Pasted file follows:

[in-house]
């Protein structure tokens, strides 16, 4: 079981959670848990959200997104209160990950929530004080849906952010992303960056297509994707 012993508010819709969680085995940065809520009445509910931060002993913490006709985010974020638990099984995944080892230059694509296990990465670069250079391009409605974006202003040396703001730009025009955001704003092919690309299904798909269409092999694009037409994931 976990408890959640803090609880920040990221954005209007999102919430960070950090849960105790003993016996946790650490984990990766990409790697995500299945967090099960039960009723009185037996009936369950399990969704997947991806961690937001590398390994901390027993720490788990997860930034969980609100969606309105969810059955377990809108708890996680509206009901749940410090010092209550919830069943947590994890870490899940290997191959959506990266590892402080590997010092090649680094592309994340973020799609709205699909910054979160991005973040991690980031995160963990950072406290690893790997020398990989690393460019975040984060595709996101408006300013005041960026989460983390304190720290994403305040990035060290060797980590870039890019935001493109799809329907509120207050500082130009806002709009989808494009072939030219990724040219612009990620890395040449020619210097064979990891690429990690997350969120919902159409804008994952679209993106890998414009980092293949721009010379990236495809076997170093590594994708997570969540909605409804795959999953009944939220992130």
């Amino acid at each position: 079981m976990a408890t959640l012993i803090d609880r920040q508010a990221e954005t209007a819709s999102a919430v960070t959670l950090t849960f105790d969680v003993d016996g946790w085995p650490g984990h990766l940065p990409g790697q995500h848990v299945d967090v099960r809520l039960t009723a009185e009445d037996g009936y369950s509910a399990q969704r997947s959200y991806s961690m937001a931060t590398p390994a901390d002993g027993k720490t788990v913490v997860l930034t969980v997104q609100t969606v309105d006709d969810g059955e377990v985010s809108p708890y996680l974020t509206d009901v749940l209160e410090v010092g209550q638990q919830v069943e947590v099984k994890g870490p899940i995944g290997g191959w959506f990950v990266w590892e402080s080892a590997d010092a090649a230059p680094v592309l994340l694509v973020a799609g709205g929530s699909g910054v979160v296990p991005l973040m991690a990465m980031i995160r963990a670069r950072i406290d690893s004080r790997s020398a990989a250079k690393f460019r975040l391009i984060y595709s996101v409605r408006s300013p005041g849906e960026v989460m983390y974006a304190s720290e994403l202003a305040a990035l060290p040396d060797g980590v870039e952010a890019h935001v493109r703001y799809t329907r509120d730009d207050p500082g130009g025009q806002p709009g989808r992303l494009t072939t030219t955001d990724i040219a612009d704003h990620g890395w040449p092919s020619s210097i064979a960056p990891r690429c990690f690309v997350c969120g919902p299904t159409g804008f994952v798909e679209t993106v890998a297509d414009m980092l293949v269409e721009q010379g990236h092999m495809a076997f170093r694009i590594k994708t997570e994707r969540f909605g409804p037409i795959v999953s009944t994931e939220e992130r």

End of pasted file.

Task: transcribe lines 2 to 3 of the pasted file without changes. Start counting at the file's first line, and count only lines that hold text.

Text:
């Protein structure tokens, strides 16, 4: 079981959670848990959200997104209160990950929530004080849906952010992303960056297509994707 012993508010819709969680085995940065809520009445509910931060002993913490006709985010974020638990099984995944080892230059694509296990990465670069250079391009409605974006202003040396703001730009025009955001704003092919690309299904798909269409092999694009037409994931 976990408890959640803090609880920040990221954005209007999102919430960070950090849960105790003993016996946790650490984990990766990409790697995500299945967090099960039960009723009185037996009936369950399990969704997947991806961690937001590398390994901390027993720490788990997860930034969980609100969606309105969810059955377990809108708890996680509206009901749940410090010092209550919830069943947590994890870490899940290997191959959506990266590892402080590997010092090649680094592309994340973020799609709205699909910054979160991005973040991690980031995160963990950072406290690893790997020398990989690393460019975040984060595709996101408006300013005041960026989460983390304190720290994403305040990035060290060797980590870039890019935001493109799809329907509120207050500082130009806002709009989808494009072939030219990724040219612009990620890395040449020619210097064979990891690429990690997350969120919902159409804008994952679209993106890998414009980092293949721009010379990236495809076997170093590594994708997570969540909605409804795959999953009944939220992130």
């Amino acid at each position: 079981m976990a408890t959640l012993i803090d609880r920040q508010a990221e954005t209007a819709s999102a919430v960070t959670l950090t849960f105790d969680v003993d016996g946790w085995p650490g984990h990766l940065p990409g790697q995500h848990v299945d967090v099960r809520l039960t009723a009185e009445d037996g009936y369950s509910a399990q969704r997947s959200y991806s961690m937001a931060t590398p390994a901390d002993g027993k720490t788990v913490v997860l930034t969980v997104q609100t969606v309105d006709d969810g059955e377990v985010s809108p708890y996680l974020t509206d009901v749940l209160e410090v010092g209550q638990q919830v069943e947590v099984k994890g870490p899940i995944g290997g191959w959506f990950v990266w590892e402080s080892a590997d010092a090649a230059p680094v592309l994340l694509v973020a799609g709205g929530s699909g910054v979160v296990p991005l973040m991690a990465m980031i995160r963990a670069r950072i406290d690893s004080r790997s020398a990989a250079k690393f460019r975040l391009i984060y595709s996101v409605r408006s300013p005041g849906e960026v989460m983390y974006a304190s720290e994403l202003a305040a990035l060290p040396d060797g980590v870039e952010a890019h935001v493109r703001y799809t329907r509120d730009d207050p500082g130009g025009q806002p709009g989808r992303l494009t072939t030219t955001d990724i040219a612009d704003h990620g890395w040449p092919s020619s210097i064979a960056p990891r690429c990690f690309v997350c969120g919902p299904t159409g804008f994952v798909e679209t993106v890998a297509d414009m980092l293949v269409e721009q010379g990236h092999m495809a076997f170093r694009i590594k994708t997570e994707r969540f909605g409804p037409i795959v999953s009944t994931e939220e992130r």